Fish Hope

Fish Hope

After a year of work, the Gulf to Gulf  team, is launching a website. It goes live today and is going to be ground-breaking because it will become a platform to connect an educational forum, the webcasts that have been coming out of Gulf to Gulf since 2009, ecological art, hard restoration science and actual restoration projects. Check it out as an Earth Day present!

Our launch date will be auspicious. The launch will proceed the 44th Earth Day, Tuesday, April 22, 2014. Last week, April 14, 2014, the IPCC press release announced it’s new report on climate change. The IPCC report is auspicious because it is the loudest call for action we have heard so far. In a nutshell, the IPCC report says 2 simple things:

1. We must act radically NOW.
2. Rich countries must give poor countries money to rescue them from bearing the  consequences of climate change caused by rich countries.

The 44th Earth Day will also be bookended by two critically tragic anniversaries: the March 24, 1989 Exxon Valdez spill and the April 20, 2010 BP Macondo oil spill.  Both events have made it clear that significant progress towards protecting the earth from human opportunism must come from ordinary citizens, not institutions. The 44th Earth Day is going to be auspicious because it represents the persistence of hope. That persistence is a testament to the determination people have to protect the earth from untrammeled greed.

This will be a time for hope, not despair.

Almost one year ago, the Gulf To Gulf  team was in Memphis, TN., as part of the Memphis Social city-wide exhibition curated by Tom McGlynn. Our mission for the Fish Story – Memphis project was to draw attention to how fish habitat mirrors human environmental challenges. The inspiration to focus on Memphis came from Dr. Gene Turner, whom in response to my question about how to catalyze healing dead zones in the Gulf of Mexico, before the BP spill, had replied “Iowa,” referring to the effluent from factory farms up river. Our premise was that Memphis is sited at a habitat and impact nexus critical to the Mississippi Water Basin. In 1982, it was estimated that water from the Basin serves at least 18 million people. Over thirty years later, presumably that number is higher. At the close of the Fish Story series of events, Dr. Jim White and I calculated what it might take to mitigate climate change (36 % re-greening of the earth).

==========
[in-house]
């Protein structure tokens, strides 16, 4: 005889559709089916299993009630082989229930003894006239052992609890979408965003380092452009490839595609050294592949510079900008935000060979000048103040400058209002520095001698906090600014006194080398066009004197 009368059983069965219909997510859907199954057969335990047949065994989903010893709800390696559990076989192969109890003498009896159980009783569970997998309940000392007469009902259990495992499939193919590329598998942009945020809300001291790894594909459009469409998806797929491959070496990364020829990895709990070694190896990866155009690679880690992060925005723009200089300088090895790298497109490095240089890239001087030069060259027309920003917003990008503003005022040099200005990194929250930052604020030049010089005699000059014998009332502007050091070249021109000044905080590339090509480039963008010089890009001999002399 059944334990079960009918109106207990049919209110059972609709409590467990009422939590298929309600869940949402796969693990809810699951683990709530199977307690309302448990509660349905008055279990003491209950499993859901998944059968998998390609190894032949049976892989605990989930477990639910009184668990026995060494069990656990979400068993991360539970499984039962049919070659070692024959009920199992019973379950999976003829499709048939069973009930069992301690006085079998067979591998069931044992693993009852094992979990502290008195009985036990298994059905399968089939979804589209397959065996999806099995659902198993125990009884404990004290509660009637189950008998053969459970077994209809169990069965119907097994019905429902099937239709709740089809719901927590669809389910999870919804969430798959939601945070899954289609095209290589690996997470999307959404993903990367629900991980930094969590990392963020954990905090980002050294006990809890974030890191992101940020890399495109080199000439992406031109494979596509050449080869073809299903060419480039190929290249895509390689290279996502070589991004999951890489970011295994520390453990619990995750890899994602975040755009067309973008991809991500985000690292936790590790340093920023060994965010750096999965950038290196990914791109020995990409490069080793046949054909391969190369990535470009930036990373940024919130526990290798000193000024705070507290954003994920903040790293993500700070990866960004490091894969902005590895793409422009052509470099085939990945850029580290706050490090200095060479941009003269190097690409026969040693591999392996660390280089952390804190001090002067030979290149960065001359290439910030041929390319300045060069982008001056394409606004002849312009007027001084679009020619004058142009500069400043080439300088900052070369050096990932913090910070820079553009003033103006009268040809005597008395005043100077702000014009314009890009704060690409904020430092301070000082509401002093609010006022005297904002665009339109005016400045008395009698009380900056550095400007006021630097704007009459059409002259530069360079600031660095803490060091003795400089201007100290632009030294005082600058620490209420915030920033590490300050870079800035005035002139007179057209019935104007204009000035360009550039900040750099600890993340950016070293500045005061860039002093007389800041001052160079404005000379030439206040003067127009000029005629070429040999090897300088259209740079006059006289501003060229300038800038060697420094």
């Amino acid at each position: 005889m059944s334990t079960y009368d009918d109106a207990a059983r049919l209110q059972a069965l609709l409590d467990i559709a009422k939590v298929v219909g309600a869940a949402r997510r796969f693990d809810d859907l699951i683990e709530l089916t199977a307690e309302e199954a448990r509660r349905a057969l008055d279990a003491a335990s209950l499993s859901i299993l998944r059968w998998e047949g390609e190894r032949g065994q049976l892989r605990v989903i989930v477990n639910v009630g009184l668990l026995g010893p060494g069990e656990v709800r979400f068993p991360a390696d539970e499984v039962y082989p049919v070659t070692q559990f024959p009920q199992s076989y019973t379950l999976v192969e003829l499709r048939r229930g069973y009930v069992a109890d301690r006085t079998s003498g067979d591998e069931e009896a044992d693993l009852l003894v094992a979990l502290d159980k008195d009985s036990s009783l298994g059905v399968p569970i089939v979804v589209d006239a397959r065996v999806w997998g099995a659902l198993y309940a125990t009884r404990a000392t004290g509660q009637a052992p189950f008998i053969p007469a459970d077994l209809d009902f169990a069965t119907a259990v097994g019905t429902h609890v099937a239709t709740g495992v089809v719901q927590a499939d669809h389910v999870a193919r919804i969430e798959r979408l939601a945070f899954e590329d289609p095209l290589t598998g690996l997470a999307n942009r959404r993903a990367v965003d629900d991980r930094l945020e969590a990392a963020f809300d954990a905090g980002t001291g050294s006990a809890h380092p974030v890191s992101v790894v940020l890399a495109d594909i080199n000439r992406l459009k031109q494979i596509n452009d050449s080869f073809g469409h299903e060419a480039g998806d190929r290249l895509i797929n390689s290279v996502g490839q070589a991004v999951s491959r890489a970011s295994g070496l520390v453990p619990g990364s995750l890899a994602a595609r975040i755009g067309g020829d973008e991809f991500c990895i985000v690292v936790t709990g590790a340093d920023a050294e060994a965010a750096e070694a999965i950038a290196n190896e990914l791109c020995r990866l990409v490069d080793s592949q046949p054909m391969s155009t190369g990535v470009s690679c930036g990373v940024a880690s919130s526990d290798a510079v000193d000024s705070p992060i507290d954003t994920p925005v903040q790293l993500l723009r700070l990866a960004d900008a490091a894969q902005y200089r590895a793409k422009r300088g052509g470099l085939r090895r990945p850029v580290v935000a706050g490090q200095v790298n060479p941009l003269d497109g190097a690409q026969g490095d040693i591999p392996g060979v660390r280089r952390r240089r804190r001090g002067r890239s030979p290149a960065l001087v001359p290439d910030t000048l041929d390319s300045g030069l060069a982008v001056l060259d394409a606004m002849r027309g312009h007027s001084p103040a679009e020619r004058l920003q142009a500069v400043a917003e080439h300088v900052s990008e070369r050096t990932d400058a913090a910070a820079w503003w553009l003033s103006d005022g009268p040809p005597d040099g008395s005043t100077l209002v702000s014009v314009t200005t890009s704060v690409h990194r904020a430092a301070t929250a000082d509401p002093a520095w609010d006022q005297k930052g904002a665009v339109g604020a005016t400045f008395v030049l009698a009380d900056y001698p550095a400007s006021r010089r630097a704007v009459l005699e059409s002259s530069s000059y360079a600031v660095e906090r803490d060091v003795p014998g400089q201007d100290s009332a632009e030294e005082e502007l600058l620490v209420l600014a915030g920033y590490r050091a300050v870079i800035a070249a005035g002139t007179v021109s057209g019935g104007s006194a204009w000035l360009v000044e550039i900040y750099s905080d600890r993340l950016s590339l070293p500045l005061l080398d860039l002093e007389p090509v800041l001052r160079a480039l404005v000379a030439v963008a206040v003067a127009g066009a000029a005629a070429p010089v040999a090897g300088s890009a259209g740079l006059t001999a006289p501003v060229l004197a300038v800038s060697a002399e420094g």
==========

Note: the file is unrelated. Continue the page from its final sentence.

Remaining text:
The Fish Story (and Gulf To Gulf) plan is a bit more specific than planting a tree and much less abstract that a number. If you study any system of tributaries, rivers and watersheds, it is easy to see how systems link up and are interdependent with each other. Those systems can be conceived metaphorically, as all the elements that make a beautiful vocal sound from a human voice. Restoring habitat as a bioregional strategy for conserving habitat is about connecting dots between specific locations (trigger points) in a mapped system. Focusing on fish as the indicator taxa for that system ties our goals to specific externalized results.

The new website, is just the new leg of a long journey but it will be a significant leg.



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